Twitter's new owner Elon Musk has announced the platform's coveted 'blue tick' will now cost users $8 (£7) a month, and criticised the current system as "bulls***".
In a tweet himself, Musk said: "Twitter's current lords & peasants system for who has or doesn't have a blue checkmark is bulls***.
"Power to the people! Blue for $8/month."
Musk said the cost would be "adjusted by country, proportionate to purchasing power parity".
For the new monthly fee, Musk also said, users will get "priority in replies, mentions and searches" as well as the ability to post long videos and audio clips.
And he offered subscribers a paywall bypass from "publishers willing to work with us".
The charge would give the platform a "revenue stream to reward content creators", he said.
The blue tick, next to a person's Twitter account, lets users know that an account of public interest is authentic.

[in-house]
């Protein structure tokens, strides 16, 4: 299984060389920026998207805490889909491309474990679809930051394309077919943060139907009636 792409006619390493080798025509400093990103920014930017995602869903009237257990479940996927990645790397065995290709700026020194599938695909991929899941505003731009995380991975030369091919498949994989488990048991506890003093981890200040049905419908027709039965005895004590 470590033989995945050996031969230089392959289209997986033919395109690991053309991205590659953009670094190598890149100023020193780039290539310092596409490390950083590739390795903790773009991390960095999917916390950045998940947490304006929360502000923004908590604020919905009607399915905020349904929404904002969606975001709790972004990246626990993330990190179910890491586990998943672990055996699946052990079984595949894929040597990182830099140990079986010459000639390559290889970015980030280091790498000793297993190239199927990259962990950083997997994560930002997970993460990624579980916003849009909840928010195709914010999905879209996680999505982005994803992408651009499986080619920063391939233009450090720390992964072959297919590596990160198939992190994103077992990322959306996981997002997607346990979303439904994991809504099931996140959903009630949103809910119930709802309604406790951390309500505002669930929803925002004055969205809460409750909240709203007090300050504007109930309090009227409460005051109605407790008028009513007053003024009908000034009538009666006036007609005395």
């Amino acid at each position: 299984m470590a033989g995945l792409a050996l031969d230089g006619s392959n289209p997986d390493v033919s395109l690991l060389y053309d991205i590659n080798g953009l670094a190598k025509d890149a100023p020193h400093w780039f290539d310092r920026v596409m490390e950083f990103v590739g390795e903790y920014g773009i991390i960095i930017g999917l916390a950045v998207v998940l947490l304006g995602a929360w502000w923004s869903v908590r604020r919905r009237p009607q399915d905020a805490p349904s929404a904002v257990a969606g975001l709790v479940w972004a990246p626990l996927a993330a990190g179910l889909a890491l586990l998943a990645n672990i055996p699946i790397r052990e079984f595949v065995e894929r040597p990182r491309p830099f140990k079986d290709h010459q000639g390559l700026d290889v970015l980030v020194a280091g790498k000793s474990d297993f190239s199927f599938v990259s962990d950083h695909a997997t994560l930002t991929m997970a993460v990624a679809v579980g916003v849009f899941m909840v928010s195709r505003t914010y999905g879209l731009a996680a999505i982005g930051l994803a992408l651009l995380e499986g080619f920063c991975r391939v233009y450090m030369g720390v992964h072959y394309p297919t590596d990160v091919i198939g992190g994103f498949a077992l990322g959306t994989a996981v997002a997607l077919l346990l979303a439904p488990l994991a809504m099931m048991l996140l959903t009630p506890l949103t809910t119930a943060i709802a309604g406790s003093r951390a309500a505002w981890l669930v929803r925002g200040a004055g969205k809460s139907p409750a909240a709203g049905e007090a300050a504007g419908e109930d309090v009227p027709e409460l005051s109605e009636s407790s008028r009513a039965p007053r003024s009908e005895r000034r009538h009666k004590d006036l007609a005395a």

To receive the blue badge, Twitter stipulates, your account must be "authentic, notable, and active". There is a six-step verification process.
Last month, Musk completed his high-profile $44bn (£38bn) buyout of the social media platform, with a self-proclaimed remit to ensure everyone's timeline becomes the ultimate home of free speech.
The announcement came after Twitter's advertising chief, Sarah Personette, tweeted she had joined a number of executives parting ways with the platform.
Ms Personette, who was chief customer officer, said she had resigned her post, and was following other colleagues out the door, including former chief executive Parag Agrawal and chief financial officer Ned Segal, whom Musk fired last week.
Her resignation comes at a time when advertisers and users have mulled whether Musk will reverse the ban on Twitter of former US President Donald Trump - and possibly lead to an increase in divisive rhetoric on the platform.
Already, experts have noticed hateful content has skyrocketed since Musk closed his acquisition of Twitter.
Use of the n-word has increased by nearly 500% on the platform, according to the Network Contagion Research Institute, which identifies "cyber-social threats."